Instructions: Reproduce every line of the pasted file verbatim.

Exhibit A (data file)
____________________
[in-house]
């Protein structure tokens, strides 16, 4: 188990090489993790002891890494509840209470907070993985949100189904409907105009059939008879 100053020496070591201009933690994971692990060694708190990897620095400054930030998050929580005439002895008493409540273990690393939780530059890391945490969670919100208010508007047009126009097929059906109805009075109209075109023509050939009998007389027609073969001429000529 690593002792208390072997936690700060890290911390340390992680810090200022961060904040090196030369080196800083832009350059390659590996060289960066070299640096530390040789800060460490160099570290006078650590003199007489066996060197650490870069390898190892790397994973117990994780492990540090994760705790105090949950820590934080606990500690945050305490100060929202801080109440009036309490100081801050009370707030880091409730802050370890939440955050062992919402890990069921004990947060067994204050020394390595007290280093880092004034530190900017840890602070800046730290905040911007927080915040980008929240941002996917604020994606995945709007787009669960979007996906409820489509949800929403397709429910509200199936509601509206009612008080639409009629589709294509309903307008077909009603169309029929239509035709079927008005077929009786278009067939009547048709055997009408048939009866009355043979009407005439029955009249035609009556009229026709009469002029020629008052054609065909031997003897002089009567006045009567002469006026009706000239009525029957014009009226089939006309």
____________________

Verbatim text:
[in-house]
């Protein structure tokens, strides 16, 4: 188990090489993790002891890494509840209470907070993985949100189904409907105009059939008879 100053020496070591201009933690994971692990060694708190990897620095400054930030998050929580005439002895008493409540273990690393939780530059890391945490969670919100208010508007047009126009097929059906109805009075109209075109023509050939009998007389027609073969001429000529 690593002792208390072997936690700060890290911390340390992680810090200022961060904040090196030369080196800083832009350059390659590996060289960066070299640096530390040789800060460490160099570290006078650590003199007489066996060197650490870069390898190892790397994973117990994780492990540090994760705790105090949950820590934080606990500690945050305490100060929202801080109440009036309490100081801050009370707030880091409730802050370890939440955050062992919402890990069921004990947060067994204050020394390595007290280093880092004034530190900017840890602070800046730290905040911007927080915040980008929240941002996917604020994606995945709007787009669960979007996906409820489509949800929403397709429910509200199936509601509206009612008080639409009629589709294509309903307008077909009603169309029929239509035709079927008005077929009786278009067939009547048709055997009408048939009866009355043979009407005439029955009249035609009556009229026709009469002029020629008052054609065909031997003897002089009567006045009567002469006026009706000239009525029957014009009226089939006309």